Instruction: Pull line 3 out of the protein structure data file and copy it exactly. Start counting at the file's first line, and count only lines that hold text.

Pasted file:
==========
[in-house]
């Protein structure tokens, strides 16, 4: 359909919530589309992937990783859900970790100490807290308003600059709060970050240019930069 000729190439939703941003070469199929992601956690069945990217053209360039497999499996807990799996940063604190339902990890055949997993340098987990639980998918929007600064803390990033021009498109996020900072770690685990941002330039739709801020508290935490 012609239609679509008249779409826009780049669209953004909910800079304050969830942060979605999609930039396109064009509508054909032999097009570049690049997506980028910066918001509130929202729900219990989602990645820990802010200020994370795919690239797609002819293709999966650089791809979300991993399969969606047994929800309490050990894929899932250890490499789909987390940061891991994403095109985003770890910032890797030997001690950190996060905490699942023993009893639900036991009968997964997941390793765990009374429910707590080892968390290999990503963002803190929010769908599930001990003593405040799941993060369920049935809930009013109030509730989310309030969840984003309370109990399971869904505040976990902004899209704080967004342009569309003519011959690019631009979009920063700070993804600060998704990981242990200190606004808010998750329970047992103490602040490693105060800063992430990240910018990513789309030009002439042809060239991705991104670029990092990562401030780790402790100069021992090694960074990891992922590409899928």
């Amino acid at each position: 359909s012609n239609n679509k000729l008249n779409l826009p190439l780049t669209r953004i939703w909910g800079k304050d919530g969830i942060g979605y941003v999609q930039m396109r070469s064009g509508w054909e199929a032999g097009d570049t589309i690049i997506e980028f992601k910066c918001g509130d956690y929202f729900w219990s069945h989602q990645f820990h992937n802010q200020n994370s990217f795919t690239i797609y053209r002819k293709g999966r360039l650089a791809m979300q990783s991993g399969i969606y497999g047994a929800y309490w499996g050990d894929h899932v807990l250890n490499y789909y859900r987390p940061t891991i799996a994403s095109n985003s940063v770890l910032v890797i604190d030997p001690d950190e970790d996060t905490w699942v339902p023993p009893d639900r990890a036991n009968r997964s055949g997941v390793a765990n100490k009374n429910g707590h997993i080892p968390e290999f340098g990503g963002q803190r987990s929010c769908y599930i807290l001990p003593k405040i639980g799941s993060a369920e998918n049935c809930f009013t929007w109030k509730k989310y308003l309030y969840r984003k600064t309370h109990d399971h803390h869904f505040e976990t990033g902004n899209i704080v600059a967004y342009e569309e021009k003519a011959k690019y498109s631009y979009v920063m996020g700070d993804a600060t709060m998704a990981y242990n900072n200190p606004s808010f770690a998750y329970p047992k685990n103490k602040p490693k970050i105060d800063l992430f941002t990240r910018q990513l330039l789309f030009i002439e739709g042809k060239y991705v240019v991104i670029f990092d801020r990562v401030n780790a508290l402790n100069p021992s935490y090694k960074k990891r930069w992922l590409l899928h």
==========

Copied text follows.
């Amino acid at each position: 359909s012609n239609n679509k000729l008249n779409l826009p190439l780049t669209r953004i939703w909910g800079k304050d919530g969830i942060g979605y941003v999609q930039m396109r070469s064009g509508w054909e199929a032999g097009d570049t589309i690049i997506e980028f992601k910066c918001g509130d956690y929202f729900w219990s069945h989602q990645f820990h992937n802010q200020n994370s990217f795919t690239i797609y053209r002819k293709g999966r360039l650089a791809m979300q990783s991993g399969i969606y497999g047994a929800y309490w499996g050990d894929h899932v807990l250890n490499y789909y859900r987390p940061t891991i799996a994403s095109n985003s940063v770890l910032v890797i604190d030997p001690d950190e970790d996060t905490w699942v339902p023993p009893d639900r990890a036991n009968r997964s055949g997941v390793a765990n100490k009374n429910g707590h997993i080892p968390e290999f340098g990503g963002q803190r987990s929010c769908y599930i807290l001990p003593k405040i639980g799941s993060a369920e998918n049935c809930f009013t929007w109030k509730k989310y308003l309030y969840r984003k600064t309370h109990d399971h803390h869904f505040e976990t990033g902004n899209i704080v600059a967004y342009e569309e021009k003519a011959k690019y498109s631009y979009v920063m996020g700070d993804a600060t709060m998704a990981y242990n900072n200190p606004s808010f770690a998750y329970p047992k685990n103490k602040p490693k970050i105060d800063l992430f941002t990240r910018q990513l330039l789309f030009i002439e739709g042809k060239y991705v240019v991104i670029f990092d801020r990562v401030n780790a508290l402790n100069p021992s935490y090694k960074k990891r930069w992922l590409l899928h």